Opposing is the tourism industry — hoteliers, restaurants, theme parks, charter boat captains, attractions, guides, housekeepers, waiters and waitresses, taxi and Uber drivers — and anyone who does business with the tourism industry (in total, there are 1.4 million tourism job holders in Florida). This group believes that in the competitive tourism marketplace today (where Florida not only competes with New York, California and other states, but with the countries of the Caribbean, Europe, Australasia, the Middle East, India, Asia and South America) a public/private funding partnership is essential for continued growth and, indeed, just to maintain position.
We just spent a long weekend in New Orleans, which is one of my favorite cities. It’s totally unique. I was first introduced to NOLA in 1972 as a young travel agent on a U.S. tour (seven cities in 10 days!). Being taken to Bourbon Street as a 20-year-old was quite an eye-opener. Luckily my wife lived in New Orleans for quite awhile and really is “local,” so we’re not exactly tourists when we visit at least four times a year.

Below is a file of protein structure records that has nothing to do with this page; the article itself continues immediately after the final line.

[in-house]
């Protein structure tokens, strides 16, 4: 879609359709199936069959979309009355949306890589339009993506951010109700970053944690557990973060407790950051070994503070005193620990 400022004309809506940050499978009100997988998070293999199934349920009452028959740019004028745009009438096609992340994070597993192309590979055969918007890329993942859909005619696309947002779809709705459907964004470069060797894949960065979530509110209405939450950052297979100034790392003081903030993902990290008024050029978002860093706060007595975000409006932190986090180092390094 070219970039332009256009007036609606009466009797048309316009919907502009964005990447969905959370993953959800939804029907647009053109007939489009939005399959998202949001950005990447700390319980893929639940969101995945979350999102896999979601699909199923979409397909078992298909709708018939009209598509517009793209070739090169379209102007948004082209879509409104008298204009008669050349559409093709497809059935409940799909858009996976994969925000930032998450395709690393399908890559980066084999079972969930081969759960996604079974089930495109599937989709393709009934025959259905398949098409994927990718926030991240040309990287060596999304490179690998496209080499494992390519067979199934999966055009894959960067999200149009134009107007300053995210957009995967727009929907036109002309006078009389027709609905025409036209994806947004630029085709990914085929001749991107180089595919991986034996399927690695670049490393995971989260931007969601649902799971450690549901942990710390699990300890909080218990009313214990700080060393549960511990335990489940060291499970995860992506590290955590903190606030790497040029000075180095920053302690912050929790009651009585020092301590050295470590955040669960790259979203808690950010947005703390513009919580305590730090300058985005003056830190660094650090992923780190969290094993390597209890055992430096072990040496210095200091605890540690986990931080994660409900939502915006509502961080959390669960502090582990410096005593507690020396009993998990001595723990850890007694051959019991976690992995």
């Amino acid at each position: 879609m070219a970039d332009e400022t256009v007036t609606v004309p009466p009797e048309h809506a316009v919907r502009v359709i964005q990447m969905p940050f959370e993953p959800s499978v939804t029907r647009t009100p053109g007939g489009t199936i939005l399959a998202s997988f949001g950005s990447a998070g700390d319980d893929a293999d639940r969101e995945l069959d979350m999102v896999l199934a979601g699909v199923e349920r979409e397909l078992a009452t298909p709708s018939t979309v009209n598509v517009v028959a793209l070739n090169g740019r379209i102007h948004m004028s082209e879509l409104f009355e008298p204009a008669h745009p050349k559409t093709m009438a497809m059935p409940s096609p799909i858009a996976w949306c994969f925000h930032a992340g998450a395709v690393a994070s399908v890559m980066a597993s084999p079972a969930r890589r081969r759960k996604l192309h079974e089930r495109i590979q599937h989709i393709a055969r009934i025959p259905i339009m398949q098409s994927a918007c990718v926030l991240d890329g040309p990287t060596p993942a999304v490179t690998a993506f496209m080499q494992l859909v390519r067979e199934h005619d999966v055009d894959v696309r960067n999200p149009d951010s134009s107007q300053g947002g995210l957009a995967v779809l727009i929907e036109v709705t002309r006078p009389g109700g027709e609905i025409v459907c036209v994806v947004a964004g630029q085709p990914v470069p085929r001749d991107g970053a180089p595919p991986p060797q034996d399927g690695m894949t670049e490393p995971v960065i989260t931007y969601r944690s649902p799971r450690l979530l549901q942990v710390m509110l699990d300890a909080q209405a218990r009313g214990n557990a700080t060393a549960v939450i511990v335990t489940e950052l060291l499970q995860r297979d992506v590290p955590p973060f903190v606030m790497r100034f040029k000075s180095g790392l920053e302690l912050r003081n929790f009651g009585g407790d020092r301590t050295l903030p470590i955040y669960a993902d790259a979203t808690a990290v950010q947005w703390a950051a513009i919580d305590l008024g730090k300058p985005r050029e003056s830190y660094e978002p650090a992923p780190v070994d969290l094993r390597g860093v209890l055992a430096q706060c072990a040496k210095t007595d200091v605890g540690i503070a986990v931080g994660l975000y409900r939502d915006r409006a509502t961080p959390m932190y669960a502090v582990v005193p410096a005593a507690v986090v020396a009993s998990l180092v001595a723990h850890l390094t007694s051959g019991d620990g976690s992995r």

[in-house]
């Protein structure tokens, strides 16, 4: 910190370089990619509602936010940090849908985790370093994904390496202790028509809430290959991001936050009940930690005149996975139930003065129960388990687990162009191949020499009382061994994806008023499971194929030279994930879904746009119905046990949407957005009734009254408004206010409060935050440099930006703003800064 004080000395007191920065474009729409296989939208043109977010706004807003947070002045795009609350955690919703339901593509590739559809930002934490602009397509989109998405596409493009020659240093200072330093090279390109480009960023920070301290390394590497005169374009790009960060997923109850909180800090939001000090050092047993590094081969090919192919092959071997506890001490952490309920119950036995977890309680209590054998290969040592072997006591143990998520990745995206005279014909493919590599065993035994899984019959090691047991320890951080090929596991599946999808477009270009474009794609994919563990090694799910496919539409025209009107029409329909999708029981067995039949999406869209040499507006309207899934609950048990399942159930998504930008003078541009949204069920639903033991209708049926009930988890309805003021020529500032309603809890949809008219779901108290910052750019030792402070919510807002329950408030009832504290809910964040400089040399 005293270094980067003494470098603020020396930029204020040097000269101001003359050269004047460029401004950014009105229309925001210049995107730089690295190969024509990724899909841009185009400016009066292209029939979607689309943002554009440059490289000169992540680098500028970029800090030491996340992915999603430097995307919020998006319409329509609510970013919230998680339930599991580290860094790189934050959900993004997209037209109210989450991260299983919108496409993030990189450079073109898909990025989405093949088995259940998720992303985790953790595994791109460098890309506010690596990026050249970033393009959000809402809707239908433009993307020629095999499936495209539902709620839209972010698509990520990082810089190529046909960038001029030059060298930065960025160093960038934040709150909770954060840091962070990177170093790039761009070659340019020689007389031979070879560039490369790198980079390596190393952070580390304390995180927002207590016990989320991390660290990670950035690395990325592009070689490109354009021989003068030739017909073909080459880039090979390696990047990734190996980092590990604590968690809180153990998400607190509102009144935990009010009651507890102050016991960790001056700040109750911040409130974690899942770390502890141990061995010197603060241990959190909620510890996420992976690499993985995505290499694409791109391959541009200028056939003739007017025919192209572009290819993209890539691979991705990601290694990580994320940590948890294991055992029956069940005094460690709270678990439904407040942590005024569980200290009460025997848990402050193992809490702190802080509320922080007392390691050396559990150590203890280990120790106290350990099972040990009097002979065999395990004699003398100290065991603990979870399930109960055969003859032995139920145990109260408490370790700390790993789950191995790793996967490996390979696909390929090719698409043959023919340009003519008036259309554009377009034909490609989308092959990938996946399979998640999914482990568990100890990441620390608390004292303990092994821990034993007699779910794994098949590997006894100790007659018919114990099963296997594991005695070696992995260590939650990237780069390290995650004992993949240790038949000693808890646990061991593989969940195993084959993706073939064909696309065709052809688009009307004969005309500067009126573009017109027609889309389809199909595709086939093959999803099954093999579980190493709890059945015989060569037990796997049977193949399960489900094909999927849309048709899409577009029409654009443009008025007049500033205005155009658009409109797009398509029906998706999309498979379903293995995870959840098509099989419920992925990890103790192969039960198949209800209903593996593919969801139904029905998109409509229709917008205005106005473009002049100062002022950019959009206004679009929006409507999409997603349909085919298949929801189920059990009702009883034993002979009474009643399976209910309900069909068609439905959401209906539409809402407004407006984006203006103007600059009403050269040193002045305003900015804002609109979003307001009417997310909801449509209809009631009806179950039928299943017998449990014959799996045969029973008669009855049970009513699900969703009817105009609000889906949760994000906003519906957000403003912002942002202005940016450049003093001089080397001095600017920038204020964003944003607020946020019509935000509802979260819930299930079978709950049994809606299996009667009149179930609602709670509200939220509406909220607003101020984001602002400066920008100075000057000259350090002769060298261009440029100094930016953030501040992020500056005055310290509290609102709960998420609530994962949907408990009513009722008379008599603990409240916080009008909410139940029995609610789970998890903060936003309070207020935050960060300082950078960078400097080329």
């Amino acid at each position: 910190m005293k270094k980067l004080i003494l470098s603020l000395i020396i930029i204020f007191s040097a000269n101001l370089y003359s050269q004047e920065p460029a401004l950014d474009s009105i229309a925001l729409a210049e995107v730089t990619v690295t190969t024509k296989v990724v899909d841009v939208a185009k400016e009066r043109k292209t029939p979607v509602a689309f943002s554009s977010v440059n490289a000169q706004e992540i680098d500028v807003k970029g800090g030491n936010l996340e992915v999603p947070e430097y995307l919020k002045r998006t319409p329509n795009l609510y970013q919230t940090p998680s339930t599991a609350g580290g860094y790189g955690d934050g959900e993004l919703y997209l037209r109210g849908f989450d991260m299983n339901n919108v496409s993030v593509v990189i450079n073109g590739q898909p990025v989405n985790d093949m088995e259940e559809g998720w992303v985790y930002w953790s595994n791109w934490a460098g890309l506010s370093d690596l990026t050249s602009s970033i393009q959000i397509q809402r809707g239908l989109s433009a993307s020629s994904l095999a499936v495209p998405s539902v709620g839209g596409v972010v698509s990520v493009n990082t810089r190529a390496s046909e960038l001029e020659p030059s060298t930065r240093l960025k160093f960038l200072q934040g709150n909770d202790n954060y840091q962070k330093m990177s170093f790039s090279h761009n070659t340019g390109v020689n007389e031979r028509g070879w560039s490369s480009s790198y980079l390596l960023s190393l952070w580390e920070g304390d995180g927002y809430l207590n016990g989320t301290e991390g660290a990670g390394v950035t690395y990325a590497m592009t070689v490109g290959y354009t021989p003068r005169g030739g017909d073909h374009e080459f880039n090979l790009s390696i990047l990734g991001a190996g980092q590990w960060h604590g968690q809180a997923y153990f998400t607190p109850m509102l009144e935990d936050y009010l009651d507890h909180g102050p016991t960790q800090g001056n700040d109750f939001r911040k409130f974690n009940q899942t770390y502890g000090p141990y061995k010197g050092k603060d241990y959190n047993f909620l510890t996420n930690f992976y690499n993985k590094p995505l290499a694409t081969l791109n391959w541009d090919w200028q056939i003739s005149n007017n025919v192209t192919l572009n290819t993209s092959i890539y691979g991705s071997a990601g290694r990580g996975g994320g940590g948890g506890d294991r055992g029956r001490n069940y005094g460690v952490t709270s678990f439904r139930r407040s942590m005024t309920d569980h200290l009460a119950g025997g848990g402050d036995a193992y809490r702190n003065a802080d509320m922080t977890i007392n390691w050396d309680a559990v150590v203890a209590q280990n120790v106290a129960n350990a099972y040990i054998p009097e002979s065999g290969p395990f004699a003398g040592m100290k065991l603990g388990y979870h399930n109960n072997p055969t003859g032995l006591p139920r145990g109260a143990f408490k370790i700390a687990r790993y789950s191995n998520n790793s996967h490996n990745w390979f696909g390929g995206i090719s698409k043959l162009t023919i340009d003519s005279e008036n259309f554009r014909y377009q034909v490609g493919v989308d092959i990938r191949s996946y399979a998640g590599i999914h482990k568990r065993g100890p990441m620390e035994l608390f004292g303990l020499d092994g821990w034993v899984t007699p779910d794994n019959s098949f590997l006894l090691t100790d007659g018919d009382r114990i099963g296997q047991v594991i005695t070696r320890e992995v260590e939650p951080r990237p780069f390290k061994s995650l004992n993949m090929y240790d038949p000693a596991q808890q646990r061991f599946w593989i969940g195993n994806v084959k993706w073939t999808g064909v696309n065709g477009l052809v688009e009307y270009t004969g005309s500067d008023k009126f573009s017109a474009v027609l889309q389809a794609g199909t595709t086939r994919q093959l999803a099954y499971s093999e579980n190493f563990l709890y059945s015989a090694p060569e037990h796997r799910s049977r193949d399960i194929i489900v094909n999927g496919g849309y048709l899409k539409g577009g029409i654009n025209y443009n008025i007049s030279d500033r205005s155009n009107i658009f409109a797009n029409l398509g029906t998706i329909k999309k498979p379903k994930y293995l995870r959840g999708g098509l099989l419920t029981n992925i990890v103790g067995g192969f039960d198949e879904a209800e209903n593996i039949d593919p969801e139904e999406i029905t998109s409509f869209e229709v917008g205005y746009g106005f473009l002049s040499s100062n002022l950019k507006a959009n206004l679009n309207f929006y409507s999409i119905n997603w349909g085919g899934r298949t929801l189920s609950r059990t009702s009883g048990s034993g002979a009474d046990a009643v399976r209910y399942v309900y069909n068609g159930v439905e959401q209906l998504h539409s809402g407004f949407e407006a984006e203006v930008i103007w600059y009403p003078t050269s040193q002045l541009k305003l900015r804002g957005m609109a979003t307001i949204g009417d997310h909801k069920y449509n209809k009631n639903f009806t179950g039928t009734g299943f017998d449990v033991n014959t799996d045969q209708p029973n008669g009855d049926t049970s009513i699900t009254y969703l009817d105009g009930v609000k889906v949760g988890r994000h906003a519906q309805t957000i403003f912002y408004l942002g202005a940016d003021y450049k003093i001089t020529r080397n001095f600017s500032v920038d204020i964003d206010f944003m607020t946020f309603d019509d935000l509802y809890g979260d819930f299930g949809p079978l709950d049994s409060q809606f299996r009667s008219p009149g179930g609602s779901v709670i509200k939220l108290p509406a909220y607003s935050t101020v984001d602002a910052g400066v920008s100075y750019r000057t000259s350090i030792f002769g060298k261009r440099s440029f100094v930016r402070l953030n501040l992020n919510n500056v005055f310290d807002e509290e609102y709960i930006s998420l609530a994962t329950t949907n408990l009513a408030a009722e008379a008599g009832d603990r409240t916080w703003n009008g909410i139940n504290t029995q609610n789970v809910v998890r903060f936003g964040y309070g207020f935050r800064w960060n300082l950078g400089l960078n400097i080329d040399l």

The city is a real case study for tourism, joining an historic center with a mix of cultures plus being a living, thriving business hub. It has nearly year-round tourism, although the local businesses are only too aware when they have fewer tourists. The Crescent City is known world over for Mardi Gras (or Carnival, as the locals term it) which is both a blessing and a curse as it attracts enormous numbers of tourists. Those tourists tend to consider partying an Olympic sport, which adds a whole new level to tourist management. Natural events like Hurricane Katrina also have put an added strain on the city, and its recovery from a tourism point of view has been nothing short of remarkable.
The great thing about NOLA ………